Last week at the Detroit auto show, new, battery-powered, green cars reigned supreme. General Motors announced finalized plans for its Chevrolet Volt, which will be on the market in both fully electric and plug-in hybrid forms by late 2010. LG Chem, a South Korean company, won the much anticipated contract to manufacture the Volt’s lithium-ion batteries, beating out several other contenders, including Massachusetts’s A123Systems and Germany’s Continental AG.
LG Chem plans to manufacture the batteries in Ochang, South Korea, and then ship them to the U.S. for final assembly and installation. GM will assemble the final 400 pound, T-shaped batteries in a new plant they hope to build in Michigan, benefiting from the tax credits that state’s governor signed into law after she herself toured the show.
The Volt will be able to travel up to 40 miles in a single charge, and GM plans to offer a 10 year, 150,000 mile warranty, a guarantee which the batteries’ manufacturers claim they will match.
Of course, lithium-ion batteries have their detractors. As with all batteries, they generate large quantities of heat and are still extremely large — though they are considerably smaller than their nickel-metal-hydride counterparts. Nonetheless, the American auto manufacturers seem to prefer this design to other green car concepts involving biofuels or fuel cells thus far. For better or worse, with GM’s further announcement that it will open a 31,000 square foot automotive battery research facility in conjunction with the University of Michigan and the state offering viable tax incentives to establish a battery industry there, it seems likely that in the coming years we’ll all be driving lithium-ion powered cars around town.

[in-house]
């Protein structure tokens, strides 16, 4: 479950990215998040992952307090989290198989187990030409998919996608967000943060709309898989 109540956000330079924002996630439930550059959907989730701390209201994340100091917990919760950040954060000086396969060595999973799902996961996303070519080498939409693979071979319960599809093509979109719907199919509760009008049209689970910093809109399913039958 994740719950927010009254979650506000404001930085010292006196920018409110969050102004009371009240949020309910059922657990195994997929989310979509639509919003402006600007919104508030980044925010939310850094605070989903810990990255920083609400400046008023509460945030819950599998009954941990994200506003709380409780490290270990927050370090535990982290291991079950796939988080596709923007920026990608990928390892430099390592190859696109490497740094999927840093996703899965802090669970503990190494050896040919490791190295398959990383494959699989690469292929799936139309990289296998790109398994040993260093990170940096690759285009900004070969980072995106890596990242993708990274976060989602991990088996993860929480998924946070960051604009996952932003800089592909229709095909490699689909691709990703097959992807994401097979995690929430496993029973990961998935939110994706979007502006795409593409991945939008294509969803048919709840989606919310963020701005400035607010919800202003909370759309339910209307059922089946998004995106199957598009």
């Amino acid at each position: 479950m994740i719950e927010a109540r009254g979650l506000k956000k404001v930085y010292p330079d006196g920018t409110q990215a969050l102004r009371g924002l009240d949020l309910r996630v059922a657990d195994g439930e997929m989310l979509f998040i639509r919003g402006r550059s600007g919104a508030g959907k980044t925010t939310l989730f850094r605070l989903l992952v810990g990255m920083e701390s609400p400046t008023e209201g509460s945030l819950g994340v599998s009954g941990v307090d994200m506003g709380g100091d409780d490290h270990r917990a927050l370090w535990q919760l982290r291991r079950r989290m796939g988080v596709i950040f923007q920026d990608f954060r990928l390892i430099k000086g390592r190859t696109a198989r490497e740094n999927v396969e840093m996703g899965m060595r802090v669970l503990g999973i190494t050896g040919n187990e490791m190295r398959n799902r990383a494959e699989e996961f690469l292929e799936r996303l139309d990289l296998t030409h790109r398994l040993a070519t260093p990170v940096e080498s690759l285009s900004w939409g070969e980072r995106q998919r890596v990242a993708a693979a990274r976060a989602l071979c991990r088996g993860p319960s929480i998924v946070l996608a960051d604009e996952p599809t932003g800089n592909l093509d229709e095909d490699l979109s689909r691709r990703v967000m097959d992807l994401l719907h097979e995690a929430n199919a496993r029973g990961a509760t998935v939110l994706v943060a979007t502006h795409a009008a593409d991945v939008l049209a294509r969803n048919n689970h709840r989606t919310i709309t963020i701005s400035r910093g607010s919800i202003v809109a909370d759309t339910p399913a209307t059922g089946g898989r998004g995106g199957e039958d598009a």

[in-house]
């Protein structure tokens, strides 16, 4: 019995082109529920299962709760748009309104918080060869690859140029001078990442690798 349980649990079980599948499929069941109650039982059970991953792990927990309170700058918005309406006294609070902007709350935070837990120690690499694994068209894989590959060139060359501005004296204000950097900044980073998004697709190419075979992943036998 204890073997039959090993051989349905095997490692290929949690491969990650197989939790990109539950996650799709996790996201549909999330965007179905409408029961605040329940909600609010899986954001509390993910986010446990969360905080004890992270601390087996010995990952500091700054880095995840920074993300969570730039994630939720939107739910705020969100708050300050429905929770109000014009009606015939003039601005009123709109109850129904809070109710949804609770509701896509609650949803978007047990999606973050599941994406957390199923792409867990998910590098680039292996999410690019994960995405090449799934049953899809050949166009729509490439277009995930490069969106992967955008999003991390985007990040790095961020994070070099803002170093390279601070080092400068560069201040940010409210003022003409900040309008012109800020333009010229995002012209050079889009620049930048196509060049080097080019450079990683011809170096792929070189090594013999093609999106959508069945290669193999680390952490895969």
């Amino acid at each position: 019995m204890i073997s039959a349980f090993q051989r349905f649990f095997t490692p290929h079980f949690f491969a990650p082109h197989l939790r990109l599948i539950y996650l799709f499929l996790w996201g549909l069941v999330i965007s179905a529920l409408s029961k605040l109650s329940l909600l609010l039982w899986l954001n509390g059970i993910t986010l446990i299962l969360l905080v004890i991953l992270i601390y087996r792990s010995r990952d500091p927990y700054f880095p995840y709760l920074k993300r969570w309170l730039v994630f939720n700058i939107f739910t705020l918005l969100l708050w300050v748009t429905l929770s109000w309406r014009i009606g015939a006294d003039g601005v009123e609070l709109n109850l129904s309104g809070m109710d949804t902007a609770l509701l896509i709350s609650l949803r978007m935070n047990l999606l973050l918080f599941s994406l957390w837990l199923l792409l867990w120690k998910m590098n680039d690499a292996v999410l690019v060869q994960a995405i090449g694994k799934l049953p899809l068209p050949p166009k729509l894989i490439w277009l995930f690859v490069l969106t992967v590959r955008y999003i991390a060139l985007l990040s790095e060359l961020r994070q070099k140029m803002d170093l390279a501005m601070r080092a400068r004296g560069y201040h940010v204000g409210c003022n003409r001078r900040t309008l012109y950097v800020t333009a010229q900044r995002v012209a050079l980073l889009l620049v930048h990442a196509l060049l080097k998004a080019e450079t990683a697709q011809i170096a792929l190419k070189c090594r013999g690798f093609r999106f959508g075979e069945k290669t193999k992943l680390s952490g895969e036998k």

Photo credit: Chevrolet